“His remarks sexist, reinforce patriarchy”
A day after the death penalty was doled out to three convicts for the two gang rapes that took place at Shakti Mills in Mumbai last year, women’s groups on Saturday took issue with remarks that special public prosecutor Ujjwal Nikam made while seeking the death penalty for the repeat offenders. They felt Mr. Nikam’s comments were sexist and depicted women in a patriarchal light. Mr Nikam had said that rape was an attack not only on a woman’s body but also on her “mind, chastity, prestige and self-honour which cannot be healed unless the victim dies”. He also said that rape was another form of murder.
Objecting to the phraseology, women’s rights advocate Vrinda Grover said, “A woman does not want to be pitied by the system. She only wants the system to uphold her rights. By reinforcing the concept of chastity, she is being debilitated and not empowered to move on,” she said.
Sociologist Nandini Sardesai felt Mr. Nikam’s argument was reminiscent of the Victorian mindset. “Rape is a violation of human rights. The idea of a man deciding what is honour and avenging rape through death, smacks of patriarchy. It is in the name of honour that khap panchayats kill women,” she said.
Kavita Krishnan, Secretary of the All India Progressive Women Association, said it was ironic that Mr. Nikam used patriarchal words while seeking to defend women’s rights.
“This case could have been used as a platform to raise larger issues like better reform mechanisms, gender-sensitive investigations and trial proceedings. Instead, it became a classic instance of patriarchy,” she said.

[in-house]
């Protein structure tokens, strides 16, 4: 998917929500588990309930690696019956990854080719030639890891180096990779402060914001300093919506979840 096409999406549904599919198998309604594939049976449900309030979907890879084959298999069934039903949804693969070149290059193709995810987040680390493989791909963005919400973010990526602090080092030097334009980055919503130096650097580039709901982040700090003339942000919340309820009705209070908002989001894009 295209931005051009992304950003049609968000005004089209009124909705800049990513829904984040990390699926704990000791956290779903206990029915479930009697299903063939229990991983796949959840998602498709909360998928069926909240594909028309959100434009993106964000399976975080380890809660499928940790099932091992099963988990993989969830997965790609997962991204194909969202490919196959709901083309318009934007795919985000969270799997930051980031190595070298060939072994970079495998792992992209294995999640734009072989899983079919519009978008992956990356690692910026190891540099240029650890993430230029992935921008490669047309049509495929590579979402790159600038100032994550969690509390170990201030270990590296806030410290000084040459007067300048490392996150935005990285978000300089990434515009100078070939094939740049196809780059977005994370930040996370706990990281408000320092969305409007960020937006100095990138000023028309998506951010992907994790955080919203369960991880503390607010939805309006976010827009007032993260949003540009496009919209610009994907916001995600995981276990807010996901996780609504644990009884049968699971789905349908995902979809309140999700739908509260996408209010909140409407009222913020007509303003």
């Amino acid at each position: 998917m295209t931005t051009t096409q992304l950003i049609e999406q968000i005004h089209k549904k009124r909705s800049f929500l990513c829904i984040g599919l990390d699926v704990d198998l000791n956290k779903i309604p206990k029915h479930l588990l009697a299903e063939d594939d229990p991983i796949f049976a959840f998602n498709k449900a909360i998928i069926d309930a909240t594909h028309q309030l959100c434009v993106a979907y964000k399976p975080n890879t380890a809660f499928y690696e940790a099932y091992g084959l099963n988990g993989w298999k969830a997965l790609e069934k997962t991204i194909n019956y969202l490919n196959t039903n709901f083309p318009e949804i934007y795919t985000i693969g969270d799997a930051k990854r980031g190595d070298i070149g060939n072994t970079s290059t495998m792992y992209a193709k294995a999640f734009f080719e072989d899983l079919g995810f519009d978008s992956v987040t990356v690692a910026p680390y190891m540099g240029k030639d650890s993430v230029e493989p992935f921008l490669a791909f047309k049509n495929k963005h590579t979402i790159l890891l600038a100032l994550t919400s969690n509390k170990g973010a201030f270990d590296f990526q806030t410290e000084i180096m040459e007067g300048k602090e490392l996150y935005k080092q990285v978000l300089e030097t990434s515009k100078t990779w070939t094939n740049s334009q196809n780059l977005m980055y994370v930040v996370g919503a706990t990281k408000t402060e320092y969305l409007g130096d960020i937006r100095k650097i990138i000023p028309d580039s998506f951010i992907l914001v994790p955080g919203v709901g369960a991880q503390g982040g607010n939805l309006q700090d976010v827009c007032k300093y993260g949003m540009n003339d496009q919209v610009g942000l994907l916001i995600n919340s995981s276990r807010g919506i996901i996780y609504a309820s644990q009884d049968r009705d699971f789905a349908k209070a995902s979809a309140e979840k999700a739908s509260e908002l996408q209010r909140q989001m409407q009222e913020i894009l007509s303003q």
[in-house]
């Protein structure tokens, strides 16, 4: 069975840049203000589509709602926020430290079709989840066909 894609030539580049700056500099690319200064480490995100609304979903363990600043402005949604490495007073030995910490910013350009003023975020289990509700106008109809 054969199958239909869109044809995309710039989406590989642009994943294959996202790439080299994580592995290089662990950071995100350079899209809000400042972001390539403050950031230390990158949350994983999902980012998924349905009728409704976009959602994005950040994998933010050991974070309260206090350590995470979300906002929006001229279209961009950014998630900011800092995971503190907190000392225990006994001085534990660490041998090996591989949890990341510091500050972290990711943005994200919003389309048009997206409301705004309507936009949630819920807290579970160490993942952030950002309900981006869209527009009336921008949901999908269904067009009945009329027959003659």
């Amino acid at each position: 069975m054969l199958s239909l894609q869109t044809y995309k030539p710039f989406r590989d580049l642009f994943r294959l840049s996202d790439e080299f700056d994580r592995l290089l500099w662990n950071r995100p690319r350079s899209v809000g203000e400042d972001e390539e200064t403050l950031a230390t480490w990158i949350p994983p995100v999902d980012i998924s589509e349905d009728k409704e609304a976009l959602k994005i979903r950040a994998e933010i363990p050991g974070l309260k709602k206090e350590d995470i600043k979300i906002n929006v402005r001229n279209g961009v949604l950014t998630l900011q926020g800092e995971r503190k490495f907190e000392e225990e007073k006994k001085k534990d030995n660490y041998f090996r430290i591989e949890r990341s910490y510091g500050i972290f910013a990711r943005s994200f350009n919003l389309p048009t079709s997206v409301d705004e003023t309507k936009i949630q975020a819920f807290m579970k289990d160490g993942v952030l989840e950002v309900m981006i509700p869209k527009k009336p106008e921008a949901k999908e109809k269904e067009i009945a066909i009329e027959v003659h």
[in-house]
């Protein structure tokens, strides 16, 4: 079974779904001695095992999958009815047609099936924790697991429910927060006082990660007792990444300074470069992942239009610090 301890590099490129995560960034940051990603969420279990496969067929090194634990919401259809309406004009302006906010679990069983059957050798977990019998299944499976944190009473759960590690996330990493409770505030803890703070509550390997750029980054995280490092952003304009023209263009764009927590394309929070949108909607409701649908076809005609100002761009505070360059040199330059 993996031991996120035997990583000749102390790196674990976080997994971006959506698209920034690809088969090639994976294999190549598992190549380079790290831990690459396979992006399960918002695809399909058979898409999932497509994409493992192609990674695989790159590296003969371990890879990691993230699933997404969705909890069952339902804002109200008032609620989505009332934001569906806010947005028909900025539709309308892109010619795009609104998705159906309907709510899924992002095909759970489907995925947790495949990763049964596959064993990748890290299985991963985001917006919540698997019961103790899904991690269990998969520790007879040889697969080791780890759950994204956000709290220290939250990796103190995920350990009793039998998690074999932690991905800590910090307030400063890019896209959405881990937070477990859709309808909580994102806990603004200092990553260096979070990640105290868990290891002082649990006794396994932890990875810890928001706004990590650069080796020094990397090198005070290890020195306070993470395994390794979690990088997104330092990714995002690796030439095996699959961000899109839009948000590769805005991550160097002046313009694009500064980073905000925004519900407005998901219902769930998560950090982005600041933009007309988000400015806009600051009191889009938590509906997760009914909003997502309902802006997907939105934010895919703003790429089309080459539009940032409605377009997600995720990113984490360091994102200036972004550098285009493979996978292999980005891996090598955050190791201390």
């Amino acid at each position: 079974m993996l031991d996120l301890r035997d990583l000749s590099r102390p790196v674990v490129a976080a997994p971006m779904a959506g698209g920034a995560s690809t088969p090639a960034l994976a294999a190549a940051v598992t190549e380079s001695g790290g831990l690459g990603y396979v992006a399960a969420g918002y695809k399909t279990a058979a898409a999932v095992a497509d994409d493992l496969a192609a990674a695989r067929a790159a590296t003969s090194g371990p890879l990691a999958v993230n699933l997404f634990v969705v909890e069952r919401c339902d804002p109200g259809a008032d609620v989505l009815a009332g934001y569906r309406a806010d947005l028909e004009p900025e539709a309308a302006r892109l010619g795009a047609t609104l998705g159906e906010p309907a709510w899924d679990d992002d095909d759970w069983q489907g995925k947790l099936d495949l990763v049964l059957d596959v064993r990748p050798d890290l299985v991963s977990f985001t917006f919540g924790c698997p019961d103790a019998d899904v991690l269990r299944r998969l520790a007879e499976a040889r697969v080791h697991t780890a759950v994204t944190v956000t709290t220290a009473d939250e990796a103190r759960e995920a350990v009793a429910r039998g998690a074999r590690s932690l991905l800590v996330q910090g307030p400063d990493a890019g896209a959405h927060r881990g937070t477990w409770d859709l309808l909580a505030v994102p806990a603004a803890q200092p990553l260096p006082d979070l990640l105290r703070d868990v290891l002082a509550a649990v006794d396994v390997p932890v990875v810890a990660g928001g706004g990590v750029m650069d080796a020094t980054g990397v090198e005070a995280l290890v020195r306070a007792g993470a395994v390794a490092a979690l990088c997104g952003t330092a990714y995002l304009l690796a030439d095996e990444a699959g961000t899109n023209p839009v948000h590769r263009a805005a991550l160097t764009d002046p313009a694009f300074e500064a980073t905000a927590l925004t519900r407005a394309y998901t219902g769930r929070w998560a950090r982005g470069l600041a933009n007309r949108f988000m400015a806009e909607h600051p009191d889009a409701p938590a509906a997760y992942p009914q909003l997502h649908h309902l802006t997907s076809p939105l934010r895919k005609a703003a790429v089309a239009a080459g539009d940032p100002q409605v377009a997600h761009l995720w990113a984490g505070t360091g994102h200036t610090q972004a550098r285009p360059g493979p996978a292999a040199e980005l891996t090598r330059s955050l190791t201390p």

Change in terminology
Ms. Grover said women’s groups had been fighting to effect a change in terminology such that a woman who was raped would be called a “survivor” and not a “victim”.
Meanwhile, several groups have also been critical of the order awarding death penalty in this case. The lawyers defending the three convicts had asked for the intervention of lawyer Yug Mohit Choudhary, who has been opposing the death penalty.
Speaking to The Hindu, Mr. Choudhary said: “For the new Section 376 E to be applied, the second offence has to be after the first conviction. The idea is that if a person has not improved after the first conviction, the second one has to be harsher. The legal principle is that the harshest punishment is awarded in the most extreme of cases of a particular type.”